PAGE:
The court found that there had been sufficient user by the unorganized public to constitute an acceptance of the highway, and that the premises had by such acceptance been a public highway for at least fifteen years.
In 1904 the trustees parted with the title to the unsold lots in said tract, which immediately passed to a land company, which has caused the property to be greatly developed and improved, and many lots have been sold upon which many and expensive houses have been erected for use as summer homes.
Reference to the evidence which has been certified to this court for a correction of the finding, discloses that the court in finding that many of the public had used the way for purposes of travel to and from the beach, did not use that language to convey the impression that the number of users was a very large one, or the volume of travel heavy. One of the defendant's witnesses who testified that he lived near to the locus during the four or five years following the dedication, estimated that he saw some fifty wagons each season. Another, who said that he had lived in the immediate neighborhood ever since the land was dedicated, but worked elsewhere, estimated that the average number of persons whom he had seen using the way was from fifty to eighty annually.
Robert A. Fosdick, for the appellant (plaintiff).
Stanley T. Jennings, for the appellee (defendant).
This record presents only one general question which calls for consideration. The remaining questions are subsidiary to it. The plaintiff charges the defendant with having committed a trespass upon a strip of land 50 feet wide and about 200 feet long, extending from a highway to high-water mark of Stamford harbor. The defendant sets up in justification of its acts, that the locus was a public highway as the result of its dedication to highway uses by its owner and the acceptance by the public of it for the purposes for which it was dedicated. It is conceded that if the land was a highway, the conduct of the defendant which is complained of was within its rights. It is admitted that the land was in 1886 dedicated for public use as a highway, as claimed. The acceptance by the public is denied. The court has found that there was such an acceptance within a reasonable time. If this conclusion was justified by the facts, the judgment cannot be disturbed.
The admission of the dedication of the land for the purposes of public travel, removes from the case a question which has been a fruitful source of difficulty where the existence of highways as the result of dedication and acceptance has been in dispute. We have to deal only with the question of public acceptance. This question is one of mixed law and fact. It is one of law in so far as it involves questions as to the nature of this acceptance, the source from which it must come, and the acts and things which may be indicative of it. It is one of fact in so far as it involves inquiries as to whether or not the requisite acts and things have been done so that legal requirements have been met. Hall v. Meriden, 48 Conn. 416, 428. The legal principles which the trial court applied clearly appear in the record, and they are the correct ones. The subordinate facts found, when subjected to these principles, are sufficient to justify the conclusion reached.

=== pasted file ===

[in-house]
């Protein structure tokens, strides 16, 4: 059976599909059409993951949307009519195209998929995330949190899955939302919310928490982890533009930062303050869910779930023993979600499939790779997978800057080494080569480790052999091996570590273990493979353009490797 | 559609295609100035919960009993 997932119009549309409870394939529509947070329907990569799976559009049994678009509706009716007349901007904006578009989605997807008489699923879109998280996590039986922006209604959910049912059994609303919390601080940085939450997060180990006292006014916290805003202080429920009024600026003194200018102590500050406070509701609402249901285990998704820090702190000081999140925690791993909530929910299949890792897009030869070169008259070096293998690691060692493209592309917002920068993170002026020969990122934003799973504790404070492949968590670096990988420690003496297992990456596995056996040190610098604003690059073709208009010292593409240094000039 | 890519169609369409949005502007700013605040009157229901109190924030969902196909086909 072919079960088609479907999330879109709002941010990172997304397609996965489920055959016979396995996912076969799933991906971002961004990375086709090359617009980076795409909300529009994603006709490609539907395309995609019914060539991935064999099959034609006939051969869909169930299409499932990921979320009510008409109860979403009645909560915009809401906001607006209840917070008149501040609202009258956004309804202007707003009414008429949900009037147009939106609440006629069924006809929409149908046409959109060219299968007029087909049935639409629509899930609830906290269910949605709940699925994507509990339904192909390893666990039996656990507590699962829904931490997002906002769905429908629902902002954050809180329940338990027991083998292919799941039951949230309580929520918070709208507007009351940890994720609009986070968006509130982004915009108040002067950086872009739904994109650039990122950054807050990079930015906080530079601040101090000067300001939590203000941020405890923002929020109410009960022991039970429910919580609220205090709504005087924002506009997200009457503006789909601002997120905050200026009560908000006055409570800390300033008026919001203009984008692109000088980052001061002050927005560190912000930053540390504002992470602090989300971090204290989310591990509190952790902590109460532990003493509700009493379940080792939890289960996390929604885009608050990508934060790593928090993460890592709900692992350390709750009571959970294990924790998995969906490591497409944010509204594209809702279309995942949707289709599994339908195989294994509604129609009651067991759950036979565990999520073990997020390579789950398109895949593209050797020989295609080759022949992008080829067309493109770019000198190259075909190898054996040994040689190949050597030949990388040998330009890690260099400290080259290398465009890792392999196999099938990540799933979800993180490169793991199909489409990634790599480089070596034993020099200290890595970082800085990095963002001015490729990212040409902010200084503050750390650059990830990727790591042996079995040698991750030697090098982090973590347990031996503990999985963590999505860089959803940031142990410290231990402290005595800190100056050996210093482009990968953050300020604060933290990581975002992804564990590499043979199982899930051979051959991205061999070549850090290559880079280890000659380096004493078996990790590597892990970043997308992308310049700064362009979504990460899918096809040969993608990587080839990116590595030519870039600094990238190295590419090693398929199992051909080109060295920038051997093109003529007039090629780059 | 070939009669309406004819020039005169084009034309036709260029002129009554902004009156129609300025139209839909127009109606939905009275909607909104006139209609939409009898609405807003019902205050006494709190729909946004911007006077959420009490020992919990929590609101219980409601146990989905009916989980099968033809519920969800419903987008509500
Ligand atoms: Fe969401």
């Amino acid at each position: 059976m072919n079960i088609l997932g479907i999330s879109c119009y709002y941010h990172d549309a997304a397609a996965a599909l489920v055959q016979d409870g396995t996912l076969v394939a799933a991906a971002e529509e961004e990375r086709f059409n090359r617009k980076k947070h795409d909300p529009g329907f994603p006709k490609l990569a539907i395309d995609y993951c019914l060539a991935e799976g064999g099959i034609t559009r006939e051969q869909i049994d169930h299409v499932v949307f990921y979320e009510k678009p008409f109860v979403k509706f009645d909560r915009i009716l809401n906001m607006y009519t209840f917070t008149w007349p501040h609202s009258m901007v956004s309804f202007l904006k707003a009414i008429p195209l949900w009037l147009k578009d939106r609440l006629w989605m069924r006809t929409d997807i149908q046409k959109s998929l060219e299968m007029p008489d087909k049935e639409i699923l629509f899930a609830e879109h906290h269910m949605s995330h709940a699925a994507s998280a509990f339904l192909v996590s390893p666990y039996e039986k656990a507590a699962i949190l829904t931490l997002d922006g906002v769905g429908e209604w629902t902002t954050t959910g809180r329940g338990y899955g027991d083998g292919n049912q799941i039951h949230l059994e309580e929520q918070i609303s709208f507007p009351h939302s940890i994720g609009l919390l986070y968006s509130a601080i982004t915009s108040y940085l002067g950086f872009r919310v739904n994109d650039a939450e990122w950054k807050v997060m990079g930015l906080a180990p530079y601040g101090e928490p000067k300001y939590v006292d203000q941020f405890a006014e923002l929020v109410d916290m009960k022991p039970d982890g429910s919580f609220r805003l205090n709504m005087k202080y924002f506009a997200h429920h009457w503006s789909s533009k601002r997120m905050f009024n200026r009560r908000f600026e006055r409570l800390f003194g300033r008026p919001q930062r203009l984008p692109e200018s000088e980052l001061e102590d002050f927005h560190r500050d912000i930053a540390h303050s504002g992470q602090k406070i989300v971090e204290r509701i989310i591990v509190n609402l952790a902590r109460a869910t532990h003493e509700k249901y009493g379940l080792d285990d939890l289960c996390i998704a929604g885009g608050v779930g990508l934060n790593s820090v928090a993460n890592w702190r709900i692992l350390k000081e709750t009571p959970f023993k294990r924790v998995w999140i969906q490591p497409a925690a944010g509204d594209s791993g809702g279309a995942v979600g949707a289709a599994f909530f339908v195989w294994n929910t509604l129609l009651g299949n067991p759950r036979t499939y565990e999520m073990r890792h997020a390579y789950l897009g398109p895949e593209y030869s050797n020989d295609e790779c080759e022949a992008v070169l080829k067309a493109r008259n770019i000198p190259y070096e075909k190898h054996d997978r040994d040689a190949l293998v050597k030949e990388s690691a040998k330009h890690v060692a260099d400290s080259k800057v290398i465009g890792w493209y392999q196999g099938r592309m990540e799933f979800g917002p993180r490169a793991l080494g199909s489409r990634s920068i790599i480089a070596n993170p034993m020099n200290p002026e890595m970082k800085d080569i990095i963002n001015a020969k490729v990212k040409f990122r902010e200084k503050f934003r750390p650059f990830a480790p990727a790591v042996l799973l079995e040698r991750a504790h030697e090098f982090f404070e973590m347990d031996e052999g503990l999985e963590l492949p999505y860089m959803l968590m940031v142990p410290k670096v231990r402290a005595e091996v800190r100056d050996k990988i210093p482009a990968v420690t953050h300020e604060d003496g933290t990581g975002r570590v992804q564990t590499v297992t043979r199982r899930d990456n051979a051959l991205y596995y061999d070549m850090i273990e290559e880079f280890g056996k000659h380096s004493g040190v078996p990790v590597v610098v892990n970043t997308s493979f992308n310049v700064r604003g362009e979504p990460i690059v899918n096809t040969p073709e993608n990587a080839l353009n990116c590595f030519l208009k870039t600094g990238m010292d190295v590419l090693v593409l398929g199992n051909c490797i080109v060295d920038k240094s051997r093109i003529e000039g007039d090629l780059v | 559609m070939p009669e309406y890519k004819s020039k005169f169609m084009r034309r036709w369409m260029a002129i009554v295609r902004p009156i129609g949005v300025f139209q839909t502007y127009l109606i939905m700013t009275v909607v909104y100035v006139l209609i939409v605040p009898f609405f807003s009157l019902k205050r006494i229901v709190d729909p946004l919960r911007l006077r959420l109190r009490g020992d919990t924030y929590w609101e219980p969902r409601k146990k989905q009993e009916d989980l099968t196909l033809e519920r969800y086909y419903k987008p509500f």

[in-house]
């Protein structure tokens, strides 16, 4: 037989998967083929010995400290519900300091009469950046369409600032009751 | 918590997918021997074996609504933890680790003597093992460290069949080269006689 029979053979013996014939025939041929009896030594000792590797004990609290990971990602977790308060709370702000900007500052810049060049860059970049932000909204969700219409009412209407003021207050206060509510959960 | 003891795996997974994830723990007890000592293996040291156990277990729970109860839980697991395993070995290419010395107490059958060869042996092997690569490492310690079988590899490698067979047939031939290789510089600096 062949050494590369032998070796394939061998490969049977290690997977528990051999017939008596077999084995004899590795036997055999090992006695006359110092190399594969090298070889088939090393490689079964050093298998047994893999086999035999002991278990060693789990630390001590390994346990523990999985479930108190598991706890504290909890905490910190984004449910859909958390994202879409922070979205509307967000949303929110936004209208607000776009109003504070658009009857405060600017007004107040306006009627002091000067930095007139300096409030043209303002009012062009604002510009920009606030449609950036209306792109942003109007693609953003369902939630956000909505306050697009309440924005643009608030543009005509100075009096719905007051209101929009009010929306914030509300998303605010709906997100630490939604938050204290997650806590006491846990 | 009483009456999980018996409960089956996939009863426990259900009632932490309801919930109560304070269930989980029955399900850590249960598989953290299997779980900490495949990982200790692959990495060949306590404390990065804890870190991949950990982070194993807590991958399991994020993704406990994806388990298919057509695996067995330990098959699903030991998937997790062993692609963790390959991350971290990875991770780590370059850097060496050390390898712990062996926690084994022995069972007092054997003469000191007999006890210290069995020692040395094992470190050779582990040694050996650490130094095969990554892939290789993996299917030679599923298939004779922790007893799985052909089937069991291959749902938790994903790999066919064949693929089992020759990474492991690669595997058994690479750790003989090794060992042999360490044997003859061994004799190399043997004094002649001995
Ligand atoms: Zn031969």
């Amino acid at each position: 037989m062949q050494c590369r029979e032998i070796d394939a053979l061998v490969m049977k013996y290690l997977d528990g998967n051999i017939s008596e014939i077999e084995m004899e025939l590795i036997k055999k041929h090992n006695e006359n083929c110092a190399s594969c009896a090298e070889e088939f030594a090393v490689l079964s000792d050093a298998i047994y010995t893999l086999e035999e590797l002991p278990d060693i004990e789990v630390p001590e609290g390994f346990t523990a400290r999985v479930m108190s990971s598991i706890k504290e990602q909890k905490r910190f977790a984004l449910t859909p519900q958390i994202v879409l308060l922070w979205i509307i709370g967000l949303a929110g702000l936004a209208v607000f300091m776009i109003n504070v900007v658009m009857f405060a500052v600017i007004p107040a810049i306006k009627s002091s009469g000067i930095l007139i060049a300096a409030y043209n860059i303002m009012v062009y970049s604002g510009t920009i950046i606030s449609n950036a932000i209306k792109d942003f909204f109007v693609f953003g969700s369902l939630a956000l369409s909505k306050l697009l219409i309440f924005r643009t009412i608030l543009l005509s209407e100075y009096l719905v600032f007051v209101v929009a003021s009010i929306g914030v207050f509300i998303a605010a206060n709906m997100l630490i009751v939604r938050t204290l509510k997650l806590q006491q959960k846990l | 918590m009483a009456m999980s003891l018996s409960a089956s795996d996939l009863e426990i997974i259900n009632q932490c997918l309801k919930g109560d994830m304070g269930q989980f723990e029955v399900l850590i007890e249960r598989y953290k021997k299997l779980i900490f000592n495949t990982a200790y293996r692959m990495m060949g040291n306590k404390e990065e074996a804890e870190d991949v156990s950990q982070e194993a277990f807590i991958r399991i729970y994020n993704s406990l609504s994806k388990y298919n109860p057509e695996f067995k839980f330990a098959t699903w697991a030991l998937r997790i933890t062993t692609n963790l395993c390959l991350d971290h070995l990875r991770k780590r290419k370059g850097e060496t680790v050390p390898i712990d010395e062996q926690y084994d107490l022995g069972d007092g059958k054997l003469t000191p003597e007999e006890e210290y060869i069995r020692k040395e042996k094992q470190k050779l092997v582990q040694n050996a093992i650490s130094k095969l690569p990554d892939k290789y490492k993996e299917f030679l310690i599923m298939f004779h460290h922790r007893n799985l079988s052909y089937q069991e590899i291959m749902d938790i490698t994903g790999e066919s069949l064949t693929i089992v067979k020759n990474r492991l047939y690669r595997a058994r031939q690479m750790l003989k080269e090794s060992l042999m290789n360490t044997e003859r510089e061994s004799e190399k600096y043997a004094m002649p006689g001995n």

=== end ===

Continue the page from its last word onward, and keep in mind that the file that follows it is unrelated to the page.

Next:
The acceptance which, and which alone, is efficient, is one on the part of the unorganized public, who, by the circumstances of the situation, cannot express themselves by vote or other formal action. It can only be disclosed by acts and conduct on the part of the individual members of the public as such, or as organized into some public organic group. Makepeace v. Waterbury, 74 Conn. 360, 362, 50 A. 876. We have said that where the proffered way is shown to be one of common convenience and necessity, and therefore beneficial to the public, acceptance will be presumed; that for the purpose of showing that it is beneficial, a variety of acts and conduct on the part of the municipality, or of individual members of the public, indicating a recognition of its usefulness and tending to show an approval of the gift by the members of the community immediately cognizant of it, are of importance; and that of all the things thus important as evidence of the beneficial character of the dedication, the actual use of the way as a highway by those who have occasion to use it, holds the highest place. Guthrie v. New Haven, 31 Conn. 308, 321; Green v. Canaan, 29 id. 157, 165. Whether or not this statement embodies in all respects a correct analysis, certain it is that when the public, by the acts and conduct of those of its members who are most likely to be cognizant of a proffered gift of a way for the public use, has shown its recognition of its usefulness and beneficial character, and its approval of the gift by any one or more of a variety of recognized acts and conduct, the conditions of an acceptance are fully satisfied; that if the dedication appears to be one of common convenience and necessity, and therefore beneficial to the public, the conditions arising from the acts and conduct of the public will the more readily be regarded as satisfied; and that to the user of the way, by those who have occasion to use it, special importance attaches as an indication of the public attitude. Guthrie v. New Haven, 31 Conn. 308, 321; Hall v. Meriden, 48 id. 416, 431; County of Wayne v. Miller, 31 Mich. 447, 450; Abbott v. Cottage City, 143 Mass. 521, 525, 10 N.E. 325.